The Code says, “I will put team goals ahead of personal goals.” The real story of the Super Bowl was the Broncos defense. It’s important to remember that teams win team sports – individuals do not. Individuals may play well, and they must if the team is to win, but it is always true that teams win team sports. And, more often than not, it is the team with the better defense that wins. The glory, of course, tends to go to the best offensive players in all sports, but their winning is dependent on far more than their abilities. As individuals it is our task to “develop our skills to the best of our ability and to give our best effort in practice and in competition” but one of the most important skills is figuring out not how we can fulfill our potential as a player, but how we can fulfill our potential as a teammate. Ask the members of your team to think about their weaknesses as a team and how they can together work to overcome them. What can each person do to make the team stronger?
After the AFC Championship game was over, Tom Brady sought out Broncos running back CJ Anderson to congratulate him on his team’s win. Anderson sent out the following message on Instagram:
“I know a lot of people hate this man but man when he was pick 199 and was over look he inspired me I was undrafted and over came all the odds so bless what he told me at the end of this game. He said “CJ way to fight and prove everybody wrong you belong in this league and your one hell of a player I love the way you run keep climbing to be great” those words meant so much growing up watching Tom overcame I’m proud to say I’m 3-2 vs his teams and proud to say I get to battle him every year. Thanks Tom for telling me those words they will stick and I know a lot of people don’t like you but I have MAD RESPECT. Thanks I see you overcome as others in this league and now it’s my turn.”
We so easily can see the taunting that goes on between players, but we rarely see the respect and admiration that most have for their opponents. This is an example of true class and sportsmanship that should be all we see. In this same spirit were Peyton Manning’s words to Belicheck, “This may be my last rodeo, but it’s been a pleasure.” Both are examples of “Winning More Than The Game.”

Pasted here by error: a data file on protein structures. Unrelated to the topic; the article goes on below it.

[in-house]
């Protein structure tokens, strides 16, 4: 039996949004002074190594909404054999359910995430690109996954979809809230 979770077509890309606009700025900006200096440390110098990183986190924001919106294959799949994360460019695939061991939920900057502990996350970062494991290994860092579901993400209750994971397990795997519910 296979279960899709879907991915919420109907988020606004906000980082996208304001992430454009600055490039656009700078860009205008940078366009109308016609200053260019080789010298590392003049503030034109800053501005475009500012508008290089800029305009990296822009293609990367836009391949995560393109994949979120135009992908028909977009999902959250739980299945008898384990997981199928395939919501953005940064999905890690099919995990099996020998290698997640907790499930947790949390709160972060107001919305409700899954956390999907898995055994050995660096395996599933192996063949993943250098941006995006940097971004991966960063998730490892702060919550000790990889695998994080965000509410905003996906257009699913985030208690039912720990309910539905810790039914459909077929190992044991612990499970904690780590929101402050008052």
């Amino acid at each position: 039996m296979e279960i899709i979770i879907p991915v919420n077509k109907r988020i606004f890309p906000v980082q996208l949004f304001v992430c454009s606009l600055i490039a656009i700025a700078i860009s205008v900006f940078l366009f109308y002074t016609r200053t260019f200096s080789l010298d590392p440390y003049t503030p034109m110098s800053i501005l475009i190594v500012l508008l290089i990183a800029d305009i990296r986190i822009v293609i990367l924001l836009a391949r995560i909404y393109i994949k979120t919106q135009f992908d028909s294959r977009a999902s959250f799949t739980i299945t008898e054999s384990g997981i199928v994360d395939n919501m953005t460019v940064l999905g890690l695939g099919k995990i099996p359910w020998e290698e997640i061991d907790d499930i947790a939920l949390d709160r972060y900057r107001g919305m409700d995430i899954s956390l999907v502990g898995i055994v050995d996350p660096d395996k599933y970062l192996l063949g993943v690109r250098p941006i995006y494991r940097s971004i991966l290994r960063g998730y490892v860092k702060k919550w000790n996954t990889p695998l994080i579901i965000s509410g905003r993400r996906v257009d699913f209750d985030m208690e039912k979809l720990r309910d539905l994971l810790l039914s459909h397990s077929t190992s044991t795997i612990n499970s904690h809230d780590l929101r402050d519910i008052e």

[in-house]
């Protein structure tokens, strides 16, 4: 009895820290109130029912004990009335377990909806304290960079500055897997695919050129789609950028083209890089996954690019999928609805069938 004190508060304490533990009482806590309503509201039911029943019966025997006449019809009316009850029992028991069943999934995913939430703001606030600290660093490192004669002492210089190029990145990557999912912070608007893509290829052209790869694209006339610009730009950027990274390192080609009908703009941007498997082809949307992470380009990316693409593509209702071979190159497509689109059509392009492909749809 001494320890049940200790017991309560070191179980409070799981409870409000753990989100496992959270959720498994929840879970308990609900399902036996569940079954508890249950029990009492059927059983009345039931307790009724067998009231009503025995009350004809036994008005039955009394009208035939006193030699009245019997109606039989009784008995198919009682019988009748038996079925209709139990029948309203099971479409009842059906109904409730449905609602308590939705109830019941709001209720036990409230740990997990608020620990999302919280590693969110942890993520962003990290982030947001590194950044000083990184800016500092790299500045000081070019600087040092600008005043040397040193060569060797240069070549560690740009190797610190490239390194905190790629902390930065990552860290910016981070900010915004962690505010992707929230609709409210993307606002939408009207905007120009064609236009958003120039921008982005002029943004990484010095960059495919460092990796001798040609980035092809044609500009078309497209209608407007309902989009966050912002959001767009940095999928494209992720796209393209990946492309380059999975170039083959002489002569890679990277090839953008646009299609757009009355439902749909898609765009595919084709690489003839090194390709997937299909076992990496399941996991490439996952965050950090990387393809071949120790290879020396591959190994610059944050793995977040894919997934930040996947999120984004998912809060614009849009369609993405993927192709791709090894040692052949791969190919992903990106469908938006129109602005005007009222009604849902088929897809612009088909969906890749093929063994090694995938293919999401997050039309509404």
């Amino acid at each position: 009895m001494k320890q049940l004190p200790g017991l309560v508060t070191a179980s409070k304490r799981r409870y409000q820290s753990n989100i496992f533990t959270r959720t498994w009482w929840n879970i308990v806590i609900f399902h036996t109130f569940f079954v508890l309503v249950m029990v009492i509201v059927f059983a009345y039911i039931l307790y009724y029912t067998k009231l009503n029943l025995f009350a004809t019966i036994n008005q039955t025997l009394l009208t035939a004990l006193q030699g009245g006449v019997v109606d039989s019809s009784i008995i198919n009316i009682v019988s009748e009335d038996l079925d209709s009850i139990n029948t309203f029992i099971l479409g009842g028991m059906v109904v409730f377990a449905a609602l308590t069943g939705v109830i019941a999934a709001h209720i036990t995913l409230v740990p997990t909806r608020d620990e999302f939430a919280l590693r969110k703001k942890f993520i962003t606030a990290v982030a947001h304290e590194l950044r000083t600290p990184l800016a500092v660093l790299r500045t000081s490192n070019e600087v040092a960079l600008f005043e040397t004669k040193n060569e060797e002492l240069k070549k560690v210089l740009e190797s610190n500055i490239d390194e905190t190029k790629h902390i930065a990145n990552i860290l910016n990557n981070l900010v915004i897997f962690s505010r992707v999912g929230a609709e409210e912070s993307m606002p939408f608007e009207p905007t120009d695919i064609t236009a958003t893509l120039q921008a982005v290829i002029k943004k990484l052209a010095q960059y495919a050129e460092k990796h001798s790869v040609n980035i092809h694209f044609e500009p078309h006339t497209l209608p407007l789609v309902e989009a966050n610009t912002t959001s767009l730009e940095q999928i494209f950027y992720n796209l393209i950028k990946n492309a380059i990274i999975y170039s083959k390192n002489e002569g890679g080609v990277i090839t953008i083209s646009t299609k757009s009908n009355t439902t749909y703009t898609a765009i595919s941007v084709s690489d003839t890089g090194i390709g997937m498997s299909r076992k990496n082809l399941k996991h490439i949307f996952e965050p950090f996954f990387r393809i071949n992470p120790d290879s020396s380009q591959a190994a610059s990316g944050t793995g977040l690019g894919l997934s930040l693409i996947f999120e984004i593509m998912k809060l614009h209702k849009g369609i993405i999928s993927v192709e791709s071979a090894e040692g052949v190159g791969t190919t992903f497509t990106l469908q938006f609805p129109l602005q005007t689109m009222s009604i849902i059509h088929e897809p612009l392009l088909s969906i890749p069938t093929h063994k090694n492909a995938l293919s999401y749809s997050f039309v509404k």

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Cam Newton has been in the news again this week for his “showboating” behaviors. He likes to indicate “first down,” when they are made, and has a variety of other “moves” when touchdowns and big plays are made. Is this just youthful exuberance? Or is it just classless showboating? Cam’s defenders will talk about how he works in the community or seeks out a young kid to give the ball to after each touchdown, and so on. What do you think?
The Code says, “I will respect… every human being…and will not be abusive or dehumanizing of another.” Does this apply here? Our opinion is that Cam doesn’t mean to offend – he doesn’t mean to hurt others, he is just having fun. But when one person’s fun makes another person hurt or angry, it’s no longer fun. It is abusive. There is a difference between good-natured fun, teasing, and the line that is crossed when that is not the experience of the other. Cam would do well to learn that – indicating a first down is fun to him, but surely he does not like it when he is sacked and has to watch an opposing lineman demonstrate all his macho prowess over him. There’s nothing noble about any of it, which is why you won’t see Russell Wilson, Peyton Manning, or Tom Brady – to name just three – doing any of it.
Deshaun Watson is the quarterback for the Clemson football team which almost defeated Alabama for the national title. College teams all have a bye week during the fall, and when it is Clemson’s bye week they have a tradition of giving up one day to work on a Habitat for Humanity house. Deshaun Watson grew up in a Habitat house, and so when they went to work on one he spoke to the person in charge and said he would like to do more. The result has been that he has become the face of Habitat in that area of South Carolina, speaking to groups, especially children about the opportunities that having a home will give them. He knows the difference that hope for the future can make, and he wants to do his part to inspire young people. We all can “do more.” What is an area that your team could do more? What is an area of interest to you in which you can do more? The Code says “I will give of my time, skills and money as I am able for the better of my community and world.” Like Deshaun, we are all able!